Soft-shell crab is a popular food in the Solomon Islands. The crab loses its tough outer shell and if caught and cooked at this time you can eat the soft exoskeleton underneath. As well as enjoying the crab, I felt a lot like one during my trip to the Solomons. I could feel the layers of Sydney stress peeling away and a re-focus of priorities. I found a gentler, more genuine side of myself that wasn’t always thinking about a to-do list or planning for tomorrow.
Over September and October last year I stayed with the Dominican sisters in Honiara, Auki, Gizo and Loga. This trip was organised as a new fellowship program to foster links between ex-students and the Solomon Islands. I remember seeing an ex-students email describing the fellowship and I didn’t know what to expect but thought it sounded like an adventure and a much-wanted break from my studies.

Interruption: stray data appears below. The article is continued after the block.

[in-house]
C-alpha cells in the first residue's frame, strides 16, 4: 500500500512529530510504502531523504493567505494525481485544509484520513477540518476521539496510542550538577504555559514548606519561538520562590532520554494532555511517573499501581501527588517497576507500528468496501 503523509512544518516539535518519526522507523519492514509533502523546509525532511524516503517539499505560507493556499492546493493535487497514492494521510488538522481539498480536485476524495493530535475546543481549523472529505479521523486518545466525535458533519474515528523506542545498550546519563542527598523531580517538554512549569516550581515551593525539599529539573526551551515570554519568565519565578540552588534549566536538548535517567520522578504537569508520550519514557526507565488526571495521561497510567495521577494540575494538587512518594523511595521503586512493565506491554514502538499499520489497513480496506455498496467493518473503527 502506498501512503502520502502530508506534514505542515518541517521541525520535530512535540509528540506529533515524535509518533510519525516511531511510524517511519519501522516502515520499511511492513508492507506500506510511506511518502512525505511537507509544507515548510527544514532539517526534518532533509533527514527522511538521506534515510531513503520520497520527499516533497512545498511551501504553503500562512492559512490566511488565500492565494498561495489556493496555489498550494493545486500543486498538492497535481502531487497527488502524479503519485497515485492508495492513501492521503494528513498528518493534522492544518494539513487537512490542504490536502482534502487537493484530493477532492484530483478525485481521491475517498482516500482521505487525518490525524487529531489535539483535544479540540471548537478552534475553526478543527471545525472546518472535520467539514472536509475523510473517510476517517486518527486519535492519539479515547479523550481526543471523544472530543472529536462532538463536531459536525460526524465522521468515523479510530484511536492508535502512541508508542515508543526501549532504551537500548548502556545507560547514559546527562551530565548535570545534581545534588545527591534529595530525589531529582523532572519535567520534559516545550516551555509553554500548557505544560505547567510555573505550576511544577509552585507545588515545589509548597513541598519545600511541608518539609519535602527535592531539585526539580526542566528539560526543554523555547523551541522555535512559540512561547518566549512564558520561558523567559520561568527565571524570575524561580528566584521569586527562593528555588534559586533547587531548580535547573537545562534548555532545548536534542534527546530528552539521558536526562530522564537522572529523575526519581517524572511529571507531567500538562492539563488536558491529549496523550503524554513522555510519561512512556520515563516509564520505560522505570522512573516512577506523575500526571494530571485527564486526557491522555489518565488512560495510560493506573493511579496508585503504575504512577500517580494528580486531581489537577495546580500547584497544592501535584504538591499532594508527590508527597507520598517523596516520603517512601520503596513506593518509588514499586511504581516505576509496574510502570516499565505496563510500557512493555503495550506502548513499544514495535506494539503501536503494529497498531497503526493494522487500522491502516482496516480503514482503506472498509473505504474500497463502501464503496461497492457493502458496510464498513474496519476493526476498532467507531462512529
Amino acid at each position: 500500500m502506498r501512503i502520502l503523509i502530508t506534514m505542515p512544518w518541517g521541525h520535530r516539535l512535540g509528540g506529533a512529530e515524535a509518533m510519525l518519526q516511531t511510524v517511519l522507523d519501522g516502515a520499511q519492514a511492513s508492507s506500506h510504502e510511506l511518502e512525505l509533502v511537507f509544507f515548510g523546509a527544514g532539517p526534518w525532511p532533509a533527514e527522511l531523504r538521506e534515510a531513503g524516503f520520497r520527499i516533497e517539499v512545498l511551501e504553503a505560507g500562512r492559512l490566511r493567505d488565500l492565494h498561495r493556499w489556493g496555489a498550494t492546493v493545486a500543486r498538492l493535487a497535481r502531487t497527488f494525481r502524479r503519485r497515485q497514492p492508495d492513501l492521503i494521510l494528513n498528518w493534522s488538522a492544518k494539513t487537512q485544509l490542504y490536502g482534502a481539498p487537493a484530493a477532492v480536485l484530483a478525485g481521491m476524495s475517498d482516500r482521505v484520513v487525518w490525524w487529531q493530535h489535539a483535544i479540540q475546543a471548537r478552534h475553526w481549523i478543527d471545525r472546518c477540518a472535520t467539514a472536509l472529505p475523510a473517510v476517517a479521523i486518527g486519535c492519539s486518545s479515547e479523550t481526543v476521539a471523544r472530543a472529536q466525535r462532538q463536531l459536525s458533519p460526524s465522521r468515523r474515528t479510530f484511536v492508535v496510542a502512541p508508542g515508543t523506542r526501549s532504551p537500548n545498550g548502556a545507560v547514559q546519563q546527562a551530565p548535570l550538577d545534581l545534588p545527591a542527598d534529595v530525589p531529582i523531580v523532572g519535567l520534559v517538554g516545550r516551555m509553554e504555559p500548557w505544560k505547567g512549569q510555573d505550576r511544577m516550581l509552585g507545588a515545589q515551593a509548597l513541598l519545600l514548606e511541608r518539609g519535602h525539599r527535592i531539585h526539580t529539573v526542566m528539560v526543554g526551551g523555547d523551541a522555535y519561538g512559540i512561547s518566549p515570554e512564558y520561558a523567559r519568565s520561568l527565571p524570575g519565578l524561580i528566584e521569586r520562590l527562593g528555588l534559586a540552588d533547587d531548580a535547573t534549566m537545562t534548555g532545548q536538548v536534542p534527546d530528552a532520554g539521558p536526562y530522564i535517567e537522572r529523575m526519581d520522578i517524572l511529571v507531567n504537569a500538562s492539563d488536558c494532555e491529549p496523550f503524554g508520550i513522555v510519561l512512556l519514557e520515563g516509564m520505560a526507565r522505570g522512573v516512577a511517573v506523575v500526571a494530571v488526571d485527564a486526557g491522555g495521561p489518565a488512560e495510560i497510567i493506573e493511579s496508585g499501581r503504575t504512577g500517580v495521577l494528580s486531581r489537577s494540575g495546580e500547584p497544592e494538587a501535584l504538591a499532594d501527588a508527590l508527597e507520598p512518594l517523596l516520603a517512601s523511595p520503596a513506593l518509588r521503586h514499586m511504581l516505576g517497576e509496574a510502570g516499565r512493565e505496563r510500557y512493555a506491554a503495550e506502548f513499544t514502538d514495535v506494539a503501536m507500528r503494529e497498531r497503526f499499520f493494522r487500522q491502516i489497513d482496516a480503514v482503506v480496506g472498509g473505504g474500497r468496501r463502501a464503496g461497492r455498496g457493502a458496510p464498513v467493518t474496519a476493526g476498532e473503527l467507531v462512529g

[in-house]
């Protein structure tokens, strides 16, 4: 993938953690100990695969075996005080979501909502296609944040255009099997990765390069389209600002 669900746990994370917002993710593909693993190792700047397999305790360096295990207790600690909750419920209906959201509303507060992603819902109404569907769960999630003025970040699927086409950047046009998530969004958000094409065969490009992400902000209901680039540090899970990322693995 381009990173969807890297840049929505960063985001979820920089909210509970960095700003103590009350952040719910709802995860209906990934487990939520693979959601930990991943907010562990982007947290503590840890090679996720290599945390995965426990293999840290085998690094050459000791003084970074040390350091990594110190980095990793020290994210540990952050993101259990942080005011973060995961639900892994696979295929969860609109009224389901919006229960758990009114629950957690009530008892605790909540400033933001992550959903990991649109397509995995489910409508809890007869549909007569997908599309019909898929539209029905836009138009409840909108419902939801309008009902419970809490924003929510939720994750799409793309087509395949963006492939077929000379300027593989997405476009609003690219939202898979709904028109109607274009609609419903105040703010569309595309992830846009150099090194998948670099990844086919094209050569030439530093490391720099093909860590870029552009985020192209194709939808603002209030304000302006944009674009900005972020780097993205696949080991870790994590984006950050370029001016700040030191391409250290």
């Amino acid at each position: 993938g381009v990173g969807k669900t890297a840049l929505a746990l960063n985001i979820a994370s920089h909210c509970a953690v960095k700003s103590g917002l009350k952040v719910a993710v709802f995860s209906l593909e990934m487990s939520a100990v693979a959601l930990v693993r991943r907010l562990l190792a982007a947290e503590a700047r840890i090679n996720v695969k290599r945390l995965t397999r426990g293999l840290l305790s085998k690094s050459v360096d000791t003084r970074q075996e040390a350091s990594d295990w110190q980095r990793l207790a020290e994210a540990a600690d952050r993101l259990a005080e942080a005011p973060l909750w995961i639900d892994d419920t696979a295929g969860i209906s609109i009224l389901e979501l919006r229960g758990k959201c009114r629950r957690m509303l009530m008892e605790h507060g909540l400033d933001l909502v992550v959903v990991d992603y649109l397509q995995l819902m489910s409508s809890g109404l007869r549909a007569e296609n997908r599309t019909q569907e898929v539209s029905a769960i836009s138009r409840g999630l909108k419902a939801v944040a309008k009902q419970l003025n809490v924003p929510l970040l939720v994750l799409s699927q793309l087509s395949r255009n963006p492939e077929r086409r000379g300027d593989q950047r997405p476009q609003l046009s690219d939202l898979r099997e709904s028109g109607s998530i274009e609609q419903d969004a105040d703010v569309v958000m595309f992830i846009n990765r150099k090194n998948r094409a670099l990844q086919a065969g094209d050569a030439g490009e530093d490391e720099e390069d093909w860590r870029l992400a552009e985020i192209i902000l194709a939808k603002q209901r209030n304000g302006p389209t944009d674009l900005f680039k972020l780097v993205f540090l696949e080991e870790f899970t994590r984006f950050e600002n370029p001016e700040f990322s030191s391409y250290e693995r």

The Solomons faces great, extended obstacles at every societal layer. Lack of public infrastructure and economy mean that most people experience subsistence living, relying on their backyard garden. In face of these hardships, a NZ volunteer I met along the way described the Dominican Sisters as a bright light, shining in the most difficult of circumstances. The community look to the Sisters with respect, gratitude and most importantly, trust. The sisters adopt a number of roles to meet the community’s needs including teachers, environmentalists, advocates, social workers, nurses and spiritual guides.The Solomon Islands is a beautiful friendly place and I’ve never met a group of people who have such fulfilled spiritual and social needs, whilst so many of their basic practical needs remain unmet. I was overwhelmed by the sense of kinship, community and connection.
I feel privileged to have had this opportunity and want to extend the warmest of thanks to the Dominican sisters and Ex-students association whom made this Fellowship possible. For anyone interested in the Solomons or possibly traveling there please get in contact I’d love to chat.